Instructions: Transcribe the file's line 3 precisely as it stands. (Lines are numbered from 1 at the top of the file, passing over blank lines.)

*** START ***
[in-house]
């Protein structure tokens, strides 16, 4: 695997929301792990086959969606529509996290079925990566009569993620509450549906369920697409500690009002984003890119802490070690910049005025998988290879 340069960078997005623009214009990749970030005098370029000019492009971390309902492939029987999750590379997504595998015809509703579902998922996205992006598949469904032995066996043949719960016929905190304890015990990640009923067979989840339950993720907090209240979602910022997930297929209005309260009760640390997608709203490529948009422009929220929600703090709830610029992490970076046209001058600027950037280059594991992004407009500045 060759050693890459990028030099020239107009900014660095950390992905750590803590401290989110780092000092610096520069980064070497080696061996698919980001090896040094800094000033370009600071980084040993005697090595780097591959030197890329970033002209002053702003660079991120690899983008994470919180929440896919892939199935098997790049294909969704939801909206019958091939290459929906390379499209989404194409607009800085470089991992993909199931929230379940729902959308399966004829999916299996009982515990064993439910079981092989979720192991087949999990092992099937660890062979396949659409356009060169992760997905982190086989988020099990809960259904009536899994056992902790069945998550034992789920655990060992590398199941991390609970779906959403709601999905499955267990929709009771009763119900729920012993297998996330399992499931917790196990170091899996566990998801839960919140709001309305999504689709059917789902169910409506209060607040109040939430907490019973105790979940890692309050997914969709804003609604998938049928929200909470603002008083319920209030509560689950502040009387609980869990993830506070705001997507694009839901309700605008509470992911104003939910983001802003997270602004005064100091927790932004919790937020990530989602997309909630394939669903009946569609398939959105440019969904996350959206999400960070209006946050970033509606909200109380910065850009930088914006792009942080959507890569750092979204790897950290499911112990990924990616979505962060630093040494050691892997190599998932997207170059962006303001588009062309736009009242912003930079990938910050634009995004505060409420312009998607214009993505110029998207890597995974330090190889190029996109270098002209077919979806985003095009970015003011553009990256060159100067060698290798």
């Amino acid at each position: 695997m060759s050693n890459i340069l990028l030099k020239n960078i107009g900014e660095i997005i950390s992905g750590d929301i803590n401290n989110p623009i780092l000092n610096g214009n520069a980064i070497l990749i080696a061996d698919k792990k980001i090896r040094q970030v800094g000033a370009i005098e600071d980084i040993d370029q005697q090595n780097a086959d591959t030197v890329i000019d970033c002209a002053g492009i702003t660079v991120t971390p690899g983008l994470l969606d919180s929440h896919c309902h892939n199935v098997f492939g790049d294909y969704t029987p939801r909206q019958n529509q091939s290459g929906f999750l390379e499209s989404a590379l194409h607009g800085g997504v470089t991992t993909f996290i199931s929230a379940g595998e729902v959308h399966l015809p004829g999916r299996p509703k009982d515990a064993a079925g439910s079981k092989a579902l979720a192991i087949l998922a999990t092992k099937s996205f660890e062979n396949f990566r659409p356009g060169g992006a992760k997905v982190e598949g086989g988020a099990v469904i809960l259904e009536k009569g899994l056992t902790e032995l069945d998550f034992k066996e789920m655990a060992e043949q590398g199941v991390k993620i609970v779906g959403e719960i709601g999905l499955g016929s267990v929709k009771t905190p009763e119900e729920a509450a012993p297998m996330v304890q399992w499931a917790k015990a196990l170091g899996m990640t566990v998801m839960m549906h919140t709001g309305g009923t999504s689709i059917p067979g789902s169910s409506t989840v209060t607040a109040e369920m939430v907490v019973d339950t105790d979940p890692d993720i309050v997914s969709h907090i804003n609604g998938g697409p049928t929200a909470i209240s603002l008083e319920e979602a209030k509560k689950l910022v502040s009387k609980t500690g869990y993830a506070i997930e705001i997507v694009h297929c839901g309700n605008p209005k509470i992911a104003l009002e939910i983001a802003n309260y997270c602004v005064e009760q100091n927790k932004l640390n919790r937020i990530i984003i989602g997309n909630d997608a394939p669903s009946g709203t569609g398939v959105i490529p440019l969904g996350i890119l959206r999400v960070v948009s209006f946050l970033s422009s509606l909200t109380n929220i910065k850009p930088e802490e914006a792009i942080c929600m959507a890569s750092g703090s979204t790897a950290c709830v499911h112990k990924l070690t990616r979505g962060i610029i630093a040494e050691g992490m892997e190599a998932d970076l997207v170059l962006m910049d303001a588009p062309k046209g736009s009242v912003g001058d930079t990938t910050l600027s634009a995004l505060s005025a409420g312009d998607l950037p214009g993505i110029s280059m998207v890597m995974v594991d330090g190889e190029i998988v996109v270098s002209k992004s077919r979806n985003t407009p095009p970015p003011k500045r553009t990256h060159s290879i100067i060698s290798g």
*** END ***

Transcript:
């Amino acid at each position: 695997m060759s050693n890459i340069l990028l030099k020239n960078i107009g900014e660095i997005i950390s992905g750590d929301i803590n401290n989110p623009i780092l000092n610096g214009n520069a980064i070497l990749i080696a061996d698919k792990k980001i090896r040094q970030v800094g000033a370009i005098e600071d980084i040993d370029q005697q090595n780097a086959d591959t030197v890329i000019d970033c002209a002053g492009i702003t660079v991120t971390p690899g983008l994470l969606d919180s929440h896919c309902h892939n199935v098997f492939g790049d294909y969704t029987p939801r909206q019958n529509q091939s290459g929906f999750l390379e499209s989404a590379l194409h607009g800085g997504v470089t991992t993909f996290i199931s929230a379940g595998e729902v959308h399966l015809p004829g999916r299996p509703k009982d515990a064993a079925g439910s079981k092989a579902l979720a192991i087949l998922a999990t092992k099937s996205f660890e062979n396949f990566r659409p356009g060169g992006a992760k997905v982190e598949g086989g988020a099990v469904i809960l259904e009536k009569g899994l056992t902790e032995l069945d998550f034992k066996e789920m655990a060992e043949q590398g199941v991390k993620i609970v779906g959403e719960i709601g999905l499955g016929s267990v929709k009771t905190p009763e119900e729920a509450a012993p297998m996330v304890q399992w499931a917790k015990a196990l170091g899996m990640t566990v998801m839960m549906h919140t709001g309305g009923t999504s689709i059917p067979g789902s169910s409506t989840v209060t607040a109040e369920m939430v907490v019973d339950t105790d979940p890692d993720i309050v997914s969709h907090i804003n609604g998938g697409p049928t929200a909470i209240s603002l008083e319920e979602a209030k509560k689950l910022v502040s009387k609980t500690g869990y993830a506070i997930e705001i997507v694009h297929c839901g309700n605008p209005k509470i992911a104003l009002e939910i983001a802003n309260y997270c602004v005064e009760q100091n927790k932004l640390n919790r937020i990530i984003i989602g997309n909630d997608a394939p669903s009946g709203t569609g398939v959105i490529p440019l969904g996350i890119l959206r999400v960070v948009s209006f946050l970033s422009s509606l909200t109380n929220i910065k850009p930088e802490e914006a792009i942080c929600m959507a890569s750092g703090s979204t790897a950290c709830v499911h112990k990924l070690t990616r979505g962060i610029i630093a040494e050691g992490m892997e190599a998932d970076l997207v170059l962006m910049d303001a588009p062309k046209g736009s009242v912003g001058d930079t990938t910050l600027s634009a995004l505060s005025a409420g312009d998607l950037p214009g993505i110029s280059m998207v890597m995974v594991d330090g190889e190029i998988v996109v270098s002209k992004s077919r979806n985003t407009p095009p970015p003011k500045r553009t990256h060159s290879i100067i060698s290798g």